College sports are very popular in the Louisville area, especially college basketball. The Louisville
Cardinals have recently built a new basketball stadium in downtown Louisville that was completed in
Louisville has six professional and semi-professional sports teams. The Louisville Bats are a baseball
team playing in the International League as the Class AAA affiliate of the nearby Cincinnati Reds. The
team plays at Louisville Slugger Field at the edge of the city's downtown.
Downtown Louisville has undergone a revitalization project that includes both public and private
investment. Numerous projects that have been completed including the building of Slugger Field,
Riverfront Park, 4th Street Live, the new construction of the Louisville Cardinals Stadium, as well as a
project that was just completed to expand 4th Street Live. Market Street has also undergone a major
revitalization that includes numerous new bar and restaurant establishments that has been classified as
the NuLu District. The NuLu District is a fast growing sector of downtown that has become very popular
with the city.
Overall, the Louisville area has an excellent mix of cultural and recreational attractions.
Economic forces are the fundamental relationships between current and anticipated supply and demand
and the economic activities in which the population participates in order to satisfy its wants, needs, and
demands through its purchase power.
The major employers of Louisville are consistent with the sector employment shown above. The chart
below lists the 20 largest private employers. It is noted, that the government and school systems make
up a large component of the area employment.
Of note for the industries and employment in the region is that in late 2010, Aegon announced that it
was consolidating offices and would downsize its Louisville operations by 300 people. Ford on the other
hand announced it would increase its work force by 1,300 people.
The following chart shows the historical unemployment rates for the MSA, state, and US from 2000 to
August 2013. Current local and state levels (July 2013) are 8.2% and 8.5%, which is considerably
higher than the national average of 7.3%.
Environmental forces are both natural and manmade forces that influence real property values. Some
environmental forces include climactic conditions, natural barriers to future development, primary
transportation systems, and the nature and desirability of the immediate areas surrounding a property.
Highway accessibility is a primary consideration in planning an area’s future growth and development.
The Louisville metropolitan area is accessed via three different interstate highways. I-64 is a major east-
west corridor, capable of delivering goods to the East or West Coasts. St. Louis lies to the west on I-64;
West Virginia is accessible to the east. I-65 is a major north-south corridor, connecting Louisville with
Indianapolis, IN and Chicago to the north, and Nashville, TN and Montgomery, AL to the south. I-71 is a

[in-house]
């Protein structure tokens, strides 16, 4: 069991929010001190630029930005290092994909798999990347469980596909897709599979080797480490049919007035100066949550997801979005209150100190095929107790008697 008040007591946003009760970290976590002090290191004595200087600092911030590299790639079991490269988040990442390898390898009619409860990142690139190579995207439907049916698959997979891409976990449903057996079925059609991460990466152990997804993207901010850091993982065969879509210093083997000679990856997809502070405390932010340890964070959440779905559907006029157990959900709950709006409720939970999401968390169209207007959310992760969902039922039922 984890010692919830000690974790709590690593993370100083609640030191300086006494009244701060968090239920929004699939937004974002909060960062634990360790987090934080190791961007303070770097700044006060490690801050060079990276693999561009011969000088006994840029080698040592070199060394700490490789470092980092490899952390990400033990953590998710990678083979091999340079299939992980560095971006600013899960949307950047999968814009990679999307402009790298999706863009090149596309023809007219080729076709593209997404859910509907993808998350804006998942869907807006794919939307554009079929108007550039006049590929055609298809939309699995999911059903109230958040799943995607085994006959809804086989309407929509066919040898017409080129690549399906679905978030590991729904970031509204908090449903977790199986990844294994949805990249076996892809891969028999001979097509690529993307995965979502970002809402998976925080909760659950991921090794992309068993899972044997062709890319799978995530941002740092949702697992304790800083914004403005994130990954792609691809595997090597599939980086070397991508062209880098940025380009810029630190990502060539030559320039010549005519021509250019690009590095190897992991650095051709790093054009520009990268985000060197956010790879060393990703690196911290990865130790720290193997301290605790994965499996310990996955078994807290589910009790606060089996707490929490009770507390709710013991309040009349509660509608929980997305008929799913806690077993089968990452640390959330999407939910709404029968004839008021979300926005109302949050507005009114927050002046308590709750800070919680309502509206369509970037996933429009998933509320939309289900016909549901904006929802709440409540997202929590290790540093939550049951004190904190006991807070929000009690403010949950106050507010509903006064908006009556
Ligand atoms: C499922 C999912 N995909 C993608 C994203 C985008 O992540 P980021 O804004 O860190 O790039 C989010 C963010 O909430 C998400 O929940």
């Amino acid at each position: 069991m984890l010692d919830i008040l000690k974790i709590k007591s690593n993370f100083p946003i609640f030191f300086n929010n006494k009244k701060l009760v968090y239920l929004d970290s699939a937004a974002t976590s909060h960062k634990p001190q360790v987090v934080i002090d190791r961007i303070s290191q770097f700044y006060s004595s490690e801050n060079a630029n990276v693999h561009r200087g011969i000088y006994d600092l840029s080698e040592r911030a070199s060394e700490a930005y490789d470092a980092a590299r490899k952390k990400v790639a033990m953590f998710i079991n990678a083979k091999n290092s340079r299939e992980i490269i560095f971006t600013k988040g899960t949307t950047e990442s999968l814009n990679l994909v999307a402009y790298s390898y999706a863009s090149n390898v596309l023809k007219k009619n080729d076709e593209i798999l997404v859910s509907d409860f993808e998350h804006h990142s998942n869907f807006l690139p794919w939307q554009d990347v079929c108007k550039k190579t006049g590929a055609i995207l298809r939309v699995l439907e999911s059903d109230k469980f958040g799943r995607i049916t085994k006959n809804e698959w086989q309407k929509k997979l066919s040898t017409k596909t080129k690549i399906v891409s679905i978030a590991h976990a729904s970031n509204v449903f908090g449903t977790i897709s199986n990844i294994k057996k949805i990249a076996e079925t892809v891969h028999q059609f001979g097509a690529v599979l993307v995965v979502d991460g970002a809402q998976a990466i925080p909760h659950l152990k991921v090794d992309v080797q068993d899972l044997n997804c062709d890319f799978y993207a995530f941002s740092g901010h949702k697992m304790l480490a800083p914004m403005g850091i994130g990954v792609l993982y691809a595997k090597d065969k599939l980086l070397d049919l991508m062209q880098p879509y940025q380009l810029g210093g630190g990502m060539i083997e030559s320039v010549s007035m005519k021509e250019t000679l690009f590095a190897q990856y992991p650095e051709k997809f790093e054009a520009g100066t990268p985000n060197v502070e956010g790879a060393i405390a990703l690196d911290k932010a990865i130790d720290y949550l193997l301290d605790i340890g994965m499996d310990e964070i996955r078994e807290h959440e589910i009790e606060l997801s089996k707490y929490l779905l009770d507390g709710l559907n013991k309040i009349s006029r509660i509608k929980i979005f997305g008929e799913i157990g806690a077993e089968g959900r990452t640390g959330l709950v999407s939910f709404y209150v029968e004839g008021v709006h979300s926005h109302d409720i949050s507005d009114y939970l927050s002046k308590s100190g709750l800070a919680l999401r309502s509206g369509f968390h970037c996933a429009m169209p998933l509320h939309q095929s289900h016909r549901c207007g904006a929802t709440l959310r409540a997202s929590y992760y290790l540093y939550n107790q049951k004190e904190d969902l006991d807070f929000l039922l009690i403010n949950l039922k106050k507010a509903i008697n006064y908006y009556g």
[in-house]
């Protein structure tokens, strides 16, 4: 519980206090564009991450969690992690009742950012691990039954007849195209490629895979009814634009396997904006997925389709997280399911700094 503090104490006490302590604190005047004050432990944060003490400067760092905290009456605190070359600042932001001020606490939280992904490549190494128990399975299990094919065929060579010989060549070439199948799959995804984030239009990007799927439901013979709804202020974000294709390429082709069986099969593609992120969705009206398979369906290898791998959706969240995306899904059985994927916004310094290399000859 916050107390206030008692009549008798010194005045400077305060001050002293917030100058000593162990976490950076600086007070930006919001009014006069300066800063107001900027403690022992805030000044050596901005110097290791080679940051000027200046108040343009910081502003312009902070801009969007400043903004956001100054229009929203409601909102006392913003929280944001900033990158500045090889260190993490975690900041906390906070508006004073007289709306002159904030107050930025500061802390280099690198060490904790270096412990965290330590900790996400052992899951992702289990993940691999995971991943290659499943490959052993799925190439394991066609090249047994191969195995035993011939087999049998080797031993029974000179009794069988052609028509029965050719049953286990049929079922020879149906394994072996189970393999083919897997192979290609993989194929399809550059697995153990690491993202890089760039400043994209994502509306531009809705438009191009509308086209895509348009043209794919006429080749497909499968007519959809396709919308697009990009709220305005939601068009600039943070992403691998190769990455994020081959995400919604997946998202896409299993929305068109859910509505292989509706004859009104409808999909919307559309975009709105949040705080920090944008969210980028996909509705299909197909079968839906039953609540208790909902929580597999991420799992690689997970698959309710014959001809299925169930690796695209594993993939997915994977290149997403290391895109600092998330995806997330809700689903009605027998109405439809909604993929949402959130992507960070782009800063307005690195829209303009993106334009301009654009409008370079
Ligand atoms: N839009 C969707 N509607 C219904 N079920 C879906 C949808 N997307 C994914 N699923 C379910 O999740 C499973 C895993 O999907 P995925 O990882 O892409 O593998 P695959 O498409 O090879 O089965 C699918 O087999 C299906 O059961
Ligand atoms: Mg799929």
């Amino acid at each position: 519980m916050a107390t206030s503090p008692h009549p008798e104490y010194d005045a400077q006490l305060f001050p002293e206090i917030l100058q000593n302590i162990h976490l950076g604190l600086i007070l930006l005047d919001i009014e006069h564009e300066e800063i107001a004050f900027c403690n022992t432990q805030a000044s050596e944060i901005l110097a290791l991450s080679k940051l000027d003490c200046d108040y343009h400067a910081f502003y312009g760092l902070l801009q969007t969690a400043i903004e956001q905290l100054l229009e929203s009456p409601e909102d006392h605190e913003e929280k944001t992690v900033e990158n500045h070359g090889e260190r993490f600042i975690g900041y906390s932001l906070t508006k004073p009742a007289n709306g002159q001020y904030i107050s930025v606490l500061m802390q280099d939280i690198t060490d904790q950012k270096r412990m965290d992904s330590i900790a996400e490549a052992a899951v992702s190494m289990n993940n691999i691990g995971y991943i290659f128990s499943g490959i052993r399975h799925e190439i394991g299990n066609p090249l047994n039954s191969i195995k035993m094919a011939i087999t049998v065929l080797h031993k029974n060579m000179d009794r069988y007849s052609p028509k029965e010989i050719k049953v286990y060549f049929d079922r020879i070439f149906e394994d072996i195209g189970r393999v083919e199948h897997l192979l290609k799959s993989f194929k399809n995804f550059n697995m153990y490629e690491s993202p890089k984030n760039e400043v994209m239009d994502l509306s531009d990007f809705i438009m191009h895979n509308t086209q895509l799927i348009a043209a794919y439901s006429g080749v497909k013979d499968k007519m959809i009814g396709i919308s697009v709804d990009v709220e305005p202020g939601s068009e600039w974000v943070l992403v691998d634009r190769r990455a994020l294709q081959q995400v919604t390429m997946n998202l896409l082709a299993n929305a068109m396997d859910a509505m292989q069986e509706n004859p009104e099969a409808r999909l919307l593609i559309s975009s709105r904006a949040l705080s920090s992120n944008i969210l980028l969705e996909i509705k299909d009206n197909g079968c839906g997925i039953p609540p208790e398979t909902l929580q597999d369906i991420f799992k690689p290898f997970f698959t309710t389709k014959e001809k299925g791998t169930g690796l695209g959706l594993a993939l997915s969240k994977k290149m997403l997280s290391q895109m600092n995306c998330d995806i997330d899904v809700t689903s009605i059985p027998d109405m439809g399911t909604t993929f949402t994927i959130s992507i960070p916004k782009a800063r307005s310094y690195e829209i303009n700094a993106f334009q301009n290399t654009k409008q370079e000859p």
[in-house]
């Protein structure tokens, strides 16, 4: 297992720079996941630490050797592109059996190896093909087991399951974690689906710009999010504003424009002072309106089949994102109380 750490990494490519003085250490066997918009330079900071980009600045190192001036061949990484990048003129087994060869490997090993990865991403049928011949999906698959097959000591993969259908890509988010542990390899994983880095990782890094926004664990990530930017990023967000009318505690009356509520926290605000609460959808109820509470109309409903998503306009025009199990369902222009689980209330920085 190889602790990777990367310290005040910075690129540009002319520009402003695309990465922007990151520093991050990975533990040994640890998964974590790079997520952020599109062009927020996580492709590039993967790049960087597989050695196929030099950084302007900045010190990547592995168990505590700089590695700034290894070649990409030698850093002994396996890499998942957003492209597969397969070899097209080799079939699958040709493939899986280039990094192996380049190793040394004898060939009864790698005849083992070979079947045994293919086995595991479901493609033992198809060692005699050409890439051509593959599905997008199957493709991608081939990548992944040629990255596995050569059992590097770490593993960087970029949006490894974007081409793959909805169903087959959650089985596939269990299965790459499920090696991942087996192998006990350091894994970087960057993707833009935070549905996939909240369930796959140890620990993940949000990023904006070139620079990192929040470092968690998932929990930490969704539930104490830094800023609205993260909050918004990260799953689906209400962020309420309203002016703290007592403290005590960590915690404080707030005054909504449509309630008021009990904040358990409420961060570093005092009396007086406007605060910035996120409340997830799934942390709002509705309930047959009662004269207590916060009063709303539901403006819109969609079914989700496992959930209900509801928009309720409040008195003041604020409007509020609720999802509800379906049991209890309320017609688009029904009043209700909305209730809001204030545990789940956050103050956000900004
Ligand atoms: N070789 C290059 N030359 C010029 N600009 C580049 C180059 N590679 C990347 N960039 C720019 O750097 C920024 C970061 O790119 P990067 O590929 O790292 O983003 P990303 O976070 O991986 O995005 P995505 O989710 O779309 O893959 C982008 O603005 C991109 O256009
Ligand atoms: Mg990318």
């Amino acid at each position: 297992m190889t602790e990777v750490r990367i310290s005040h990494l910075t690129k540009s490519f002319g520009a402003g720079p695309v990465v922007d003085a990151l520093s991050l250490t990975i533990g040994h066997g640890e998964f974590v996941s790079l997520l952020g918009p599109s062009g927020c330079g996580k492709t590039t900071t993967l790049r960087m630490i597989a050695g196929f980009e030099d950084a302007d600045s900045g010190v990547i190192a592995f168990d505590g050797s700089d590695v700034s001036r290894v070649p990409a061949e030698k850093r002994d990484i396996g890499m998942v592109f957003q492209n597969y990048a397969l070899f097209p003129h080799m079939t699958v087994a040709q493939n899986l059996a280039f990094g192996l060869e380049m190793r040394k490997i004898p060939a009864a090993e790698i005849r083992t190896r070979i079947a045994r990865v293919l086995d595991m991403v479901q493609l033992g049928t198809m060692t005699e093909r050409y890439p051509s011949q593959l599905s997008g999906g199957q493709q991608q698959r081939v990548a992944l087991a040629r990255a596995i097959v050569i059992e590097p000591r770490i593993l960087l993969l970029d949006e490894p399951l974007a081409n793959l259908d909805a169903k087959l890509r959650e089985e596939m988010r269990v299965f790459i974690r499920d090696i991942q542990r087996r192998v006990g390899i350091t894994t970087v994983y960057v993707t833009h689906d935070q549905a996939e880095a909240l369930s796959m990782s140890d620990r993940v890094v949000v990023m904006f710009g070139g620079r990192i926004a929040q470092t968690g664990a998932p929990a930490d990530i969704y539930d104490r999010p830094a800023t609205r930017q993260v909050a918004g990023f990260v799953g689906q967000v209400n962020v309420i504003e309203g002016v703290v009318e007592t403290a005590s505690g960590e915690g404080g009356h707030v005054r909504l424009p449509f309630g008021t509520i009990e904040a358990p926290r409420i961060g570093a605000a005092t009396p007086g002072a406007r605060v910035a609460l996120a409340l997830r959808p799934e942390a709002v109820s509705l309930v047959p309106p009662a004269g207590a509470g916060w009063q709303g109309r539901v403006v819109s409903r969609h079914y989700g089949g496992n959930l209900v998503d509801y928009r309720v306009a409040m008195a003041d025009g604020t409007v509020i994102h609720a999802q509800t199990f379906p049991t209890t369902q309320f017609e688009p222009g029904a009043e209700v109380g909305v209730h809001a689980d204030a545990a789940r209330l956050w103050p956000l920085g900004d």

regional interstate highway that connects Louisville with Cincinnati, OH, as well as I-75, which services
not only major points in Ohio but all major points between Detroit, MI and Florida. Regionally,
Indianapolis, Cincinnati, and Nashville are all within a three-hour drive.
Louisville’s central location in the eastern United States, gives it the claim that over 50% of the
United States Population can be reached within a one day drive. This makes Louisville and ideal
location for distribution.
Louisville's main airport is the centrally located Louisville International Airport, whose IATA Airport Code
(SDF) reflects its former name of Standiford Field. The airport is also home to UPS's Worldport global
air hub. UPS operates its largest package-handling hub at Louisville International Airport and bases its
UPS Airlines division there. Over 3.5 million passengers and over 3 billion pounds (1,400,000 t) of cargo
pass through the airport each year. Louisville International Airport is also the 4th busiest airport in the
United States when in cargo passage, and it is the 11th busiest in cargo passage in the world.
The Ohio River provides an avenue for water transportation, which includes a considerable amount of
barge traffic. The Ohio River connects with the Mississippi River in St. Louis to the west and the
Allegheny River in Pittsburgh, PA to the east.
Public transportation consists mainly of buses run by the Transit Authority of River City (TARC). The
city buses serve all parts of downtown Louisville and Jefferson County, as well as Kentucky suburbs in
Oldham County, Bullitt County, and the Indiana suburbs of Jeffersonville, Clarksville and New Albany.
Louisville is served by two major freight railroads, CSX (with a major classification yard in the southern
part of the metro area) and Norfolk Southern. Five major main lines connect Louisville to the rest of the
region. Two regional railroads, the Paducah and Louisville Railway and the Louisville and Indiana
Railroad, also serve the city.
The Louisville area enjoys a distinct four-season year. The topography is generally green, lush, and
moderately hilly. Humidity is usually fairly high, even in cold temperatures. Winter temperatures
normally range from mid-teens to mid-40s. Summer temperatures range from 70s to low 90s. Annual
precipitation is moderate to heavy in volume and heaviest during late winter and spring
Governmental, political and legal actions at all levels have an impact on property values. The legal